"First they ignore you, then they ridicule you, then they fight you, then you win." -- Mahatma Gandhi

Politico On State Of The Union Speech: “Obama’s Big Campaign Speech”

January 23rd, 2012 by mopns · No Comments

The emperor has no clothes?

Tomorrow night, President Obama will deliver his State of the Union address to Congress. But Politico writes today that it’s likely to be much more of a campaign speech than a serious attempt to move the country forward.

Politico writes, “The most important 2012 campaign event so far — and almost certainly the most important until the parties’ national conventions this summer — will take place Tuesday night under the guise of a governing ritual. . . . Obama will appear on Capitol Hill as a president who is virtually wiping out the space, never wide to begin with, between politicking and governing in the West Wing as Election Day nears.

“If there are deals to be cut, by this logic, they will come only if Obama wins a second term and greets a chastened opposition in 2013. In the meantime, nearly every aspect of daily life in his West Wing is influenced by a campaign mentality — never mind press secretary Jay Carney’s regular scolding of White House reporters to stop viewing everything the president does ‘through the prism of politics.’”

Further, Politico points out, “The president gave the first detailed look at Tuesday’s address in a video message Saturday dispatched through his campaign, not the White House, which is usually the origin for previews. Immediately after the speech, he will barnstorm five states that figure prominently in the campaign’s playbook for reaching 270 electoral votes: Iowa, Arizona, Nevada, Colorado and Michigan.”

With the president’s focus apparently on campaigning, it seems unlikely he’ll address the fact that tomorrow will mark 1,000 since his fellow Democrats in the Senate have produced a budget. Noting this unfortunate milestone, ranking Republican on the Senate Budget Committee Jeff Sessions and House Budget Committee Chairman Paul Ryan write today, “Tomorrow will mark a sad milestone in the history of the United States Senate: the 1,000th day since Senate Democrats last offered a budget plan to the American people. Senate Democrats abandoned their official duty to prioritize Americans’ hard-earned tax dollars and tackle our nation’s most pressing economic challenges — dealing a painful blow to fiscal progress that may be felt for some time. . . . The president and his party’s leaders have yet to detail a credible budget plan to prevent the fiscal crisis that awaits us should we continue down the current path to debt, doubt, and decline. Such a crisis would threaten the economic security, health security, and retirement security of every American. If the president wishes to begin a genuine dialogue with the American people in tomorrow’s State of the Union address, then he must hold his own party accountable for its dogged refusal to produce a plan to prevent this crisis and lift this cloud of uncertainty from the economy.  The president must also deliver what he has so far refused: serious reforms to change our debt course and prevent fiscal disaster.”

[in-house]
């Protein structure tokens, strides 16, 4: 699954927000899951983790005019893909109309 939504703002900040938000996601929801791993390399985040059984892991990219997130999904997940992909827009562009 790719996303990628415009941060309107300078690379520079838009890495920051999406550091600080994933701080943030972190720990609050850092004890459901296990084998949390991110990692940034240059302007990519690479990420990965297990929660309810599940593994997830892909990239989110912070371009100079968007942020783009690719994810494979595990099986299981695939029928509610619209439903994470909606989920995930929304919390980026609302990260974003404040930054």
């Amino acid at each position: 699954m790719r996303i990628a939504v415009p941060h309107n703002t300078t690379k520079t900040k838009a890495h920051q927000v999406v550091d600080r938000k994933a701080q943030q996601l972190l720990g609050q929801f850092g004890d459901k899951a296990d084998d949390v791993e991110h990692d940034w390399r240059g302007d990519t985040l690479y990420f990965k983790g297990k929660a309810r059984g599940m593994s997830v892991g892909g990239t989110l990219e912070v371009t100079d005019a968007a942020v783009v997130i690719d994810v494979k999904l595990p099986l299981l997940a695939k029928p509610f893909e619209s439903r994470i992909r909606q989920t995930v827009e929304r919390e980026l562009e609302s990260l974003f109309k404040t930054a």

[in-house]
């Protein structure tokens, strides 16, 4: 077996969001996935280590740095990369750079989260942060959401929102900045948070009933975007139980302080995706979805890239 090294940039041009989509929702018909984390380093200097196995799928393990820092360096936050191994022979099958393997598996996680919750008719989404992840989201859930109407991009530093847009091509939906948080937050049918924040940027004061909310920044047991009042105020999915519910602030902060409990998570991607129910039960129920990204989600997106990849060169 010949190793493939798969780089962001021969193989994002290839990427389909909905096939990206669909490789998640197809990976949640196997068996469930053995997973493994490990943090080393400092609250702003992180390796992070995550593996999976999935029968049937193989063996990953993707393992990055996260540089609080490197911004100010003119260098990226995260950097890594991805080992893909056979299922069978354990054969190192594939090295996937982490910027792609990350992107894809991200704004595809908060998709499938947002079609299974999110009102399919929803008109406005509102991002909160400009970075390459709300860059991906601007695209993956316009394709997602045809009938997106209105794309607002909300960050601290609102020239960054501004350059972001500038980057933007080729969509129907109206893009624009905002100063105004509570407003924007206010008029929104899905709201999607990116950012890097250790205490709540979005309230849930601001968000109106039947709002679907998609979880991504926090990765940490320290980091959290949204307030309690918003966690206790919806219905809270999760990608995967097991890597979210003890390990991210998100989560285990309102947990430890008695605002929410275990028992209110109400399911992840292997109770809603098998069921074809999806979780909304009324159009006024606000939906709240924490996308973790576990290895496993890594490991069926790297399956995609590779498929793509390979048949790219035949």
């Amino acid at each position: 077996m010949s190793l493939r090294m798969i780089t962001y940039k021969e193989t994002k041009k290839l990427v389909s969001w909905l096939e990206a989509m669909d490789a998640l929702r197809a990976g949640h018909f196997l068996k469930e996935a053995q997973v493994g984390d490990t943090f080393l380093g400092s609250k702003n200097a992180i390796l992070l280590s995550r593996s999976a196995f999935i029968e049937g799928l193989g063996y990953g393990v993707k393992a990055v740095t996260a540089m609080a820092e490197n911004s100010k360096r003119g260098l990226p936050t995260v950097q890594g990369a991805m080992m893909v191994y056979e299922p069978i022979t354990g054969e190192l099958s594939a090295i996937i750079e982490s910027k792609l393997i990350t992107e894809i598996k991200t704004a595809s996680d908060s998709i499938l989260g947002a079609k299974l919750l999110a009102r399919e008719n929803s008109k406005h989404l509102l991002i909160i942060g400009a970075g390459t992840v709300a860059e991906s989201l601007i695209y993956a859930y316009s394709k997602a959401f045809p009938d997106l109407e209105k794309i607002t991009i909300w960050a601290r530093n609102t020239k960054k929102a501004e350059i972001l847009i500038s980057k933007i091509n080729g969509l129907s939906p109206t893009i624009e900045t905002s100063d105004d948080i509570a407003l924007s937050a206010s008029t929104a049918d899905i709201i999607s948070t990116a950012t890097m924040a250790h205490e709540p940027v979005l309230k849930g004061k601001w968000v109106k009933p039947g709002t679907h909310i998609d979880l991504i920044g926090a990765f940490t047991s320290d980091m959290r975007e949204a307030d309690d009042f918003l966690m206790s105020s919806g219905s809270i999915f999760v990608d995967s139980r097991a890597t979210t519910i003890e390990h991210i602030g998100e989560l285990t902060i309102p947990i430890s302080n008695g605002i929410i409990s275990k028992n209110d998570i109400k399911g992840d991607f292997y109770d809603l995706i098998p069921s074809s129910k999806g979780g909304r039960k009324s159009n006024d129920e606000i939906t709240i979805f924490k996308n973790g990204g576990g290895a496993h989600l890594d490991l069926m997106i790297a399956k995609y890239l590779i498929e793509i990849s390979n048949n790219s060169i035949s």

So will President Obama make tomorrow’s speech mostly a campaign event like politico suggests, or will he attempt to tackle some serious problems like the lack of “a credible budget plan,” as Sen. Sessions and Chairman Ryan point out?

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